the discrimination complaint made to White. (Compl. ¶
78). Count 3 asserts that Defendants' “policies and
practices” on compensation, promotions, and performance
evaluations disparately impact African-American employees, in
violation of Title VII. (Compl. ¶¶ 80-81).
February 7, 2017, Defendants filed their Motion to Dismiss
Plaintiffs' Complaint. On March 23, 2017, Plaintiffs
filed their Motion to Amend, seeking leave to amend their
Complaint to “clarify” their allegations and
assert “new facts.” ( at 2). Defendants
oppose Plaintiffs' Motion to Amend on the grounds that
the proposed Amended Complaint [27.1] (“Proposed
Amended Complaint”) does not state viable claims and an
amendment would be futile. (). On May 1, 2017, Plaintiffs
requested leave to file a surreply in opposition to
Defendants' Motion to Dismiss. ().
PLAINTIFFS' SURREPLY MOTION
seek leave to file a surreply in opposition to
Defendants' Motion to Dismiss. “The Court normally
does not permit sur-replies.” Maid of the Mist
Corp. v. Alcatraz Media, LLC, No. 1:09-cv-1543, 2009 WL
10670645, at *2 n.4 (N.D.Ga. Sept. 3, 2009). “Neither
the Federal Rules of Civil Procedure nor this Court's
Local Rules authorize the filing of surreplies as a matter of
right or in the ordinary course of litigation.”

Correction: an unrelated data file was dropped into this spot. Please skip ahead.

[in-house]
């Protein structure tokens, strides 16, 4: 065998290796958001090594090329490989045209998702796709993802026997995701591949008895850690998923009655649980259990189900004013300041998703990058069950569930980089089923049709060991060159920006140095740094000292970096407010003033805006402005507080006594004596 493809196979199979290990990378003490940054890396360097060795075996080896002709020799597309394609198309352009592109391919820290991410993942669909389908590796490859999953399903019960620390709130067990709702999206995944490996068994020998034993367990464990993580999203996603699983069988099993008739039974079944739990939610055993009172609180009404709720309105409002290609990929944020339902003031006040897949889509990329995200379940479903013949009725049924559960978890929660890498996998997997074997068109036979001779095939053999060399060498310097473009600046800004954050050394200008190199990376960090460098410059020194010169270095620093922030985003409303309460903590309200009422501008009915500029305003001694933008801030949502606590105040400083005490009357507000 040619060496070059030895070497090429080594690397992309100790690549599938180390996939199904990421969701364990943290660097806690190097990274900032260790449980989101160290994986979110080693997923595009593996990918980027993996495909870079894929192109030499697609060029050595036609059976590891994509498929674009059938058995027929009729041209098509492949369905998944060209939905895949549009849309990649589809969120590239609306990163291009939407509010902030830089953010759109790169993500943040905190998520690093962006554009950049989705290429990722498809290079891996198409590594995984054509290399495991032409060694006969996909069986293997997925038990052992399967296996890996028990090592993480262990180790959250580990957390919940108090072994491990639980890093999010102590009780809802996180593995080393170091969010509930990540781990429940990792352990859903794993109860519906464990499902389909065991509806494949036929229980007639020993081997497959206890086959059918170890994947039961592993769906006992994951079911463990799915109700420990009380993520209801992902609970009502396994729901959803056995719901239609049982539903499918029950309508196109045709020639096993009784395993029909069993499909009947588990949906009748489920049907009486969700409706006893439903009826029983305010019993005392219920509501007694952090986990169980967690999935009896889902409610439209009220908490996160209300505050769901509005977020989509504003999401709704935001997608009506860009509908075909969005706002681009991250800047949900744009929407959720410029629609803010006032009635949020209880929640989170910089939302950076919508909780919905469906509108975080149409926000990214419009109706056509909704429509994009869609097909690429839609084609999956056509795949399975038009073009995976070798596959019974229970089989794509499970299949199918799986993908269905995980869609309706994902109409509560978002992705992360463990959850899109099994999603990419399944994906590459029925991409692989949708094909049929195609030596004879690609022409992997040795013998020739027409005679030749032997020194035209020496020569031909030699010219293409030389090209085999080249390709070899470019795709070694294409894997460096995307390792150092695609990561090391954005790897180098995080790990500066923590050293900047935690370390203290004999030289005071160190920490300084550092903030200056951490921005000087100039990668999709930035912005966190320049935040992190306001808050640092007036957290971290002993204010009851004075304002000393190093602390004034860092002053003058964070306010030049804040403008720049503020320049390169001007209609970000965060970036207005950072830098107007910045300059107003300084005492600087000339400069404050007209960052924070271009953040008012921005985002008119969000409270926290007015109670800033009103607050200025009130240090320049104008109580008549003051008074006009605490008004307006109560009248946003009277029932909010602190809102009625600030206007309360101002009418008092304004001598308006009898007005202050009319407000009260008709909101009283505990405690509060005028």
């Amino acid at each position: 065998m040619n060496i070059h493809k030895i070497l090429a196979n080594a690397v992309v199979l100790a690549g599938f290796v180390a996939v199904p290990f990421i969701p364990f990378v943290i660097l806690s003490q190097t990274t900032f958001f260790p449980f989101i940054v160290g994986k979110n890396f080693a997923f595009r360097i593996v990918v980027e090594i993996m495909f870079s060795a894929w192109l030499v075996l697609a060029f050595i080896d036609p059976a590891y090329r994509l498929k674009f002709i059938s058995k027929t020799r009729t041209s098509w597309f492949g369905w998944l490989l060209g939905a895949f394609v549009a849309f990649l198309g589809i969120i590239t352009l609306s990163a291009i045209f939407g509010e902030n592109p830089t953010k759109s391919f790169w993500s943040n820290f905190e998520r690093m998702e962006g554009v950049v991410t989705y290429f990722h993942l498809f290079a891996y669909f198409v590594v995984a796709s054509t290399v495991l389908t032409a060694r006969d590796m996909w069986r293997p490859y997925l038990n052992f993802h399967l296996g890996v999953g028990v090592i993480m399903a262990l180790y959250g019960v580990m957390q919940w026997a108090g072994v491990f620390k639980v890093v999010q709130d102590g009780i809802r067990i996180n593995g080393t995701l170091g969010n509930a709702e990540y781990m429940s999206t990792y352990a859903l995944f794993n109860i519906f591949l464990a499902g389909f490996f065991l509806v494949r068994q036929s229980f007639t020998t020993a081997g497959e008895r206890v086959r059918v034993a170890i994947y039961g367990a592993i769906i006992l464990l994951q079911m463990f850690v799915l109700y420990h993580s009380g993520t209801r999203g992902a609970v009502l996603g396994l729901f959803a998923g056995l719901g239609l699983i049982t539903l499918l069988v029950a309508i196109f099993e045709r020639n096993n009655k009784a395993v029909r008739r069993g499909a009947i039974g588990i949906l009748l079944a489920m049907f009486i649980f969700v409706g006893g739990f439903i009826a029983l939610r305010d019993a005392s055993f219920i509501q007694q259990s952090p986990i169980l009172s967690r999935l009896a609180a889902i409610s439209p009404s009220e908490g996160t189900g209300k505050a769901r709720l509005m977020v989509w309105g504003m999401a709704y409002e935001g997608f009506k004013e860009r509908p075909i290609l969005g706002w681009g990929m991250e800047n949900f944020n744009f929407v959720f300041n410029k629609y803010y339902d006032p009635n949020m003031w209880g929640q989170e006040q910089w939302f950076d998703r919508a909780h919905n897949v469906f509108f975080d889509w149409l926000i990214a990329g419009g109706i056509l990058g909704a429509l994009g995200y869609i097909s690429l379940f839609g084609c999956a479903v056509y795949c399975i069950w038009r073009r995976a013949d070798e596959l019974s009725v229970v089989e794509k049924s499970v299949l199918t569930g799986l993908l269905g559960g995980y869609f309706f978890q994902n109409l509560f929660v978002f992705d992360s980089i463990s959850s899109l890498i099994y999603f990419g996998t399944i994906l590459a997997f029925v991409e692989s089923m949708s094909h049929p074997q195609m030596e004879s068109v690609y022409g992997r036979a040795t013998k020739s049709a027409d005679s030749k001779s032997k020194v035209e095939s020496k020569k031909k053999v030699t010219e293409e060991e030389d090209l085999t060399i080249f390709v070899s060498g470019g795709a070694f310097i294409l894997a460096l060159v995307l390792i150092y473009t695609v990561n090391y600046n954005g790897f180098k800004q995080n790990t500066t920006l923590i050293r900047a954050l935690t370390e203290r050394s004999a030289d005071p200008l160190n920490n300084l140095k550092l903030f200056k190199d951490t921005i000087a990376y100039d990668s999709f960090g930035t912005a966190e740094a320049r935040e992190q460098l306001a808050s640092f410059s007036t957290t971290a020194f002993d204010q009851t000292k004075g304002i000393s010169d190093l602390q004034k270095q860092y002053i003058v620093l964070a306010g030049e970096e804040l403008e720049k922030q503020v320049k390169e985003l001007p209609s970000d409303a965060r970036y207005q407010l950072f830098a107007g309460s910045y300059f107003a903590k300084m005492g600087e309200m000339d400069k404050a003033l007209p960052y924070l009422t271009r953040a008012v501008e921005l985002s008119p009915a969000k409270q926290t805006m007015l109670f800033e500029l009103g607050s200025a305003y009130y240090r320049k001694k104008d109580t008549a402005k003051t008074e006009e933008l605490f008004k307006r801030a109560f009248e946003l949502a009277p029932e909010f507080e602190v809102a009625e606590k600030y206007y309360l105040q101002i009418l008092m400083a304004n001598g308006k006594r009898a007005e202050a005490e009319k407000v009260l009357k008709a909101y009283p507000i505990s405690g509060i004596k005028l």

Willoughby v. Youth Villages, Inc., 219 F.Supp.3d
1263, 1273 n.23 (N.D.Ga. 2016). “Such filings will
typically be accepted by the Court only in unusual
circumstances, such as where a movant raises new arguments or
facts in a reply brief, or where a party wishes to inform the
Court of a new decision or rule implicating the motion under
review.” Roelle v. Cobb Cty. Sch. Dist., No.
1:13-cv-3045, 2014 WL 4457235, at *9 (N.D.Ga. Sept. 10,
2014). “[T]o allow such surreplies as a regular
practice would put the court in the position of refereeing an
endless volley of briefs.” Fedrick v. Mercedes-Benz
USA, LLC, 366 F.Supp.2d 1190, 1197 (N.D.Ga. 2005).
seek to file a surreply “to correct and address . . .
false and misleading representations” in
Defendants' reply brief, and to respond to arguments
allegedly presented for the first time in Defendants'
reply. ( at 2). Plaintiffs' motion does not
specifically identify Defendants' new arguments and
“false and misleading representations.”
Defendants' reply, however, squarely responds to the
arguments in Plaintiffs' response brief, and does not
advance new arguments. See Roelle, 2014 WL 4457235,
at *9 (“If the new arguments raised in a reply brief
directly address arguments raised in the non-movant's